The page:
Certain medical monitoring detectors can be imbedded directly into a smartphone and become an integral part of such. Yet, many more shouldn't be integrated into mobile communication devices (smart phones, e.g.) for various reasons. The key reason why all smartphones should not comprise a multitude imbedded sensors is a pure practicality. At least in a foreseeable future, many sensors would take a valuable space and increase cost--often this makes not much sense for a generic smartphone that is intended for a general population. Being "smart` is good and beneficial, but being "too smart" is not always useful. For example, an air pressure or noncontact infrared temperature measurements may be very useful features during activities of certain phone owners (in a work place, hospital, travel, e.g.), yet they would not be needed at all for many other users that are not engaged in such activities. Incorporating monitors and sensors into smartphones while technically feasible, would increase cost, cause larger overall dimensions and reduce reliability. Further, numerous smartphone models being already in service, can't be retrofitted for adding the extra sensing features. One approach to this issue would be a use of an external attachment to a conventional telephone. However, such attachments may not be convenient for carrying around (and most consumers would never do that), are relatively bulky and require extra efforts for attaching and maintenance. Another and more practical approach is to imbed additional sensors and detectors into a conventional everyday accessory that is routinely used with a smartphone. Such a commonly used accessory is a protective jacket or case that envelops the exterior surface of a phone and absorbs impact forces if dropped on a floor. Most of such covers are designed just for a mechanical protection of the phone. However, the phone covers that in addition to their protective properties incorporate extra electronic circuitry are known in art and exemplified herein by the following. The U.S. Pat. No. 5,517,683 issued to Collett teaches an extension system that implements the additional electronic functions in a case attachable to an external surface of the cellular phone to form a physically integral unit with a connector to couple the extension electronics to the cellular phone electronics. U.S. Pat. No. 8,086,285 issued to McNamara et al. teaches a sound enhancing feature in a protective case. A phone case with electrical lights is taught by the U.S. Publication No. 20120302294 issued to Hammond et al. The U.S. Publication No. 20120285847 issued to Ollson teaches use of an electronic devices inside a protective case. U.S. Publication No. 20120088558 issued to Song et al. teaches an extra battery incorporated inside a protective case. A US company AliveCor ("alivecor.com") developed the ECG screening monitor incorporated into a protective smartphone jacket. All foregoing patents, publications and the company are incorporated herewith as references. These devices and other inventions on record and known commercial products fail to address sensing a variety of external signals by a smartphone protective case.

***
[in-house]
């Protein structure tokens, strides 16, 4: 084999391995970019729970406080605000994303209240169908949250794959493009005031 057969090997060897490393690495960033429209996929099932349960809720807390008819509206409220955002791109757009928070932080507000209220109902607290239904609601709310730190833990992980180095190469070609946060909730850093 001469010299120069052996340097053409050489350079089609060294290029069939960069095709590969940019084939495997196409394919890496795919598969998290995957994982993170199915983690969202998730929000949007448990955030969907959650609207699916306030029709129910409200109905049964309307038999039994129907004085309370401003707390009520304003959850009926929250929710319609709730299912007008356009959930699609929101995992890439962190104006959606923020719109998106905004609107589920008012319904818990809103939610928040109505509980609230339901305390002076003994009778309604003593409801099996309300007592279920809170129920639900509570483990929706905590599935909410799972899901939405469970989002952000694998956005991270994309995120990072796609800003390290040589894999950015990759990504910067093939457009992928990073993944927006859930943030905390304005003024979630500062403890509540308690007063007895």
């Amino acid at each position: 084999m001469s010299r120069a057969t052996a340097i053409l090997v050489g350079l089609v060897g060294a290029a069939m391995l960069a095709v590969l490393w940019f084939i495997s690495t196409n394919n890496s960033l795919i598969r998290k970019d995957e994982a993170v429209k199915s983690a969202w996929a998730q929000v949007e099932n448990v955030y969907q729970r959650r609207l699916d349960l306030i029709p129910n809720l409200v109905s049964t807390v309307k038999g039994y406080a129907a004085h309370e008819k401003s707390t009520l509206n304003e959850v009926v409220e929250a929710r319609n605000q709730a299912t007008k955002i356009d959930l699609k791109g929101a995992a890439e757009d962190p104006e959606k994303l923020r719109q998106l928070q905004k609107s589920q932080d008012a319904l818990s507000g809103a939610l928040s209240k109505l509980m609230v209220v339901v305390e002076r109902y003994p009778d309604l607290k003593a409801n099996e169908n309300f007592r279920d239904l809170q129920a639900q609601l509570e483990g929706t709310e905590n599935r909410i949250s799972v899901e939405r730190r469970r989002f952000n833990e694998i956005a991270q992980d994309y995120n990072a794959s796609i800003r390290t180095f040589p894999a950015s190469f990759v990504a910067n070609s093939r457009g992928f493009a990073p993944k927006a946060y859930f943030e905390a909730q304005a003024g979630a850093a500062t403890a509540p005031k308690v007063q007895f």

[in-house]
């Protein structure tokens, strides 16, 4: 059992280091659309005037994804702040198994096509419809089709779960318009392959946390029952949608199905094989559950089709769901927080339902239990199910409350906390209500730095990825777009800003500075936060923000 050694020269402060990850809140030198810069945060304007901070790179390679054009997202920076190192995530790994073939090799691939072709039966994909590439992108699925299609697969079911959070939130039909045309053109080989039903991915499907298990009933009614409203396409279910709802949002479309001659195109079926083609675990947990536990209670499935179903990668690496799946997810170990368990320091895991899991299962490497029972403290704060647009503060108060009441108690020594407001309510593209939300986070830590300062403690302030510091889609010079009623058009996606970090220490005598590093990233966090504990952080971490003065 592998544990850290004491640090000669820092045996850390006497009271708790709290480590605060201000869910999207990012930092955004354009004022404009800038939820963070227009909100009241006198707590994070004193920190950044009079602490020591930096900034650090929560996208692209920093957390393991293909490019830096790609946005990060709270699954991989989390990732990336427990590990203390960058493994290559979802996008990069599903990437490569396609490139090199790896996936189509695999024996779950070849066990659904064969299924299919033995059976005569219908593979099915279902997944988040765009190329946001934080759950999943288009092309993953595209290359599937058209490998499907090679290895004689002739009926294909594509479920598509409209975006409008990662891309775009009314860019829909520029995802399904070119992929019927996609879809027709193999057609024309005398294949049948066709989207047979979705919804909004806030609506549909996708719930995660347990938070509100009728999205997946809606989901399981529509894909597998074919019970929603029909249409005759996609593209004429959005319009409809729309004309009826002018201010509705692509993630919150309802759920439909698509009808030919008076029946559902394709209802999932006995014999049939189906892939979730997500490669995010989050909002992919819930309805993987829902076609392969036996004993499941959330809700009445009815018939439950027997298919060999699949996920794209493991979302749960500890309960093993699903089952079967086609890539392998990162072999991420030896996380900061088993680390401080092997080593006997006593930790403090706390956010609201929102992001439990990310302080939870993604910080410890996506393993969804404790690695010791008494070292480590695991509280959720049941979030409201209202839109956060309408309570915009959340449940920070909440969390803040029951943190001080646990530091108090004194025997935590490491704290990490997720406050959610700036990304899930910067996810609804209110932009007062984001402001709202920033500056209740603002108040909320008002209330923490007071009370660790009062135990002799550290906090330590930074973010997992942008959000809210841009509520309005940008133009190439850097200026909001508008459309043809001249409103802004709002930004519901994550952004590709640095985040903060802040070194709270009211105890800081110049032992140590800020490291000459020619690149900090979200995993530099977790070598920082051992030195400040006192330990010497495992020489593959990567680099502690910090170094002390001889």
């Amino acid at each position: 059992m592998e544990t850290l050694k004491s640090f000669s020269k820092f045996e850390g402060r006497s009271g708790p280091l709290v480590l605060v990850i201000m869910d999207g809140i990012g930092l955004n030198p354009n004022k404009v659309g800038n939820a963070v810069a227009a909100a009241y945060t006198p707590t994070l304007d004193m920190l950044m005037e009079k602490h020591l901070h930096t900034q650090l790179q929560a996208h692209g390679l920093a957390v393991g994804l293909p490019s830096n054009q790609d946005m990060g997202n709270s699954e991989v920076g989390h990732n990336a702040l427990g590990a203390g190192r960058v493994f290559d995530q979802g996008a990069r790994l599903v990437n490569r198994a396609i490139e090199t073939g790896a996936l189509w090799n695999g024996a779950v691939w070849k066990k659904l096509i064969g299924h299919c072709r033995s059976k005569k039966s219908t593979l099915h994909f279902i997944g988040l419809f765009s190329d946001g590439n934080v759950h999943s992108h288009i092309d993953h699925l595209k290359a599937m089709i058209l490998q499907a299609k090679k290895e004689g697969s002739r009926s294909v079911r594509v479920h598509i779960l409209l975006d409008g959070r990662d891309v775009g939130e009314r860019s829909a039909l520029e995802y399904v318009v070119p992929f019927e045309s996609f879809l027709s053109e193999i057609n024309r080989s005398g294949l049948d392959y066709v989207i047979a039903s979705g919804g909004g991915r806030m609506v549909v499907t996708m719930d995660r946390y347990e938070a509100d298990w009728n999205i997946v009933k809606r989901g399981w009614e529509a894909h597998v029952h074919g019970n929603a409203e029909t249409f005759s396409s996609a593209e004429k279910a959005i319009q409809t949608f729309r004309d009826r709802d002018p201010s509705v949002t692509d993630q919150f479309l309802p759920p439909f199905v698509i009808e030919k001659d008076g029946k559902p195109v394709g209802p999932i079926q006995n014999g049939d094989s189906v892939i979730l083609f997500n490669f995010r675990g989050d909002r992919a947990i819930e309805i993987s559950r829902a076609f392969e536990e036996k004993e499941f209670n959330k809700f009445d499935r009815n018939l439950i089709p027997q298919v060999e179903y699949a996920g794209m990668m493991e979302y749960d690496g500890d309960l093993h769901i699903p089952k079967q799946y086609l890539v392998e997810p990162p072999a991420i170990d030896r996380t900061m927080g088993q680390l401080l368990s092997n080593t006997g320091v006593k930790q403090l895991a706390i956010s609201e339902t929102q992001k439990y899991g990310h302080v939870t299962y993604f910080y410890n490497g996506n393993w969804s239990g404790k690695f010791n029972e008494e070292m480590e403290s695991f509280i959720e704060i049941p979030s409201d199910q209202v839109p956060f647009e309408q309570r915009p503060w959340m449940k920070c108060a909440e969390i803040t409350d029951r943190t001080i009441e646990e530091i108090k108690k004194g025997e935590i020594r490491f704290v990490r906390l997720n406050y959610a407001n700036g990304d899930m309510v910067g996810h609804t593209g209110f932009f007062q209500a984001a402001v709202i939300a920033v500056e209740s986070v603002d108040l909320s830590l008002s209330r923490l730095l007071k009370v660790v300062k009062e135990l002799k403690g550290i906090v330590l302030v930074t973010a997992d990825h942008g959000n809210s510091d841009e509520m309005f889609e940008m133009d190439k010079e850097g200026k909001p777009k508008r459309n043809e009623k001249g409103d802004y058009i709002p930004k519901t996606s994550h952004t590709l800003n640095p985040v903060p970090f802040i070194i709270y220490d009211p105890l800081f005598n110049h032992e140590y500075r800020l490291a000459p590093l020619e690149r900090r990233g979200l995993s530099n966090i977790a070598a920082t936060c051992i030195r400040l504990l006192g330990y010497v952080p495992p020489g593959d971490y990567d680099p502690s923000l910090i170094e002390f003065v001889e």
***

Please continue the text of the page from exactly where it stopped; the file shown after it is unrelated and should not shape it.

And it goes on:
Generally, there are two types of sensors that can be either imbedded into a smartphone or protective jacket. The sensors of the first type are responsive to external electrical signals, like voltage or charge, as exemplified by the above referenced the ECG screening monitor from AliveCor. The second type sensors are responsive to non-electrical external stimuli, for instance: pressure, chemical composition, temperature, light, as exemplified by the above referenced U.S. Pat. No. 8,275,413. The latter sensor type is characterized by a complex sensor design comprising at least one transducer of non-electrical energy to electrical signal, for example, a thermopile that converts the absorbed infrared light to heat, then coverts heat to electrical signal.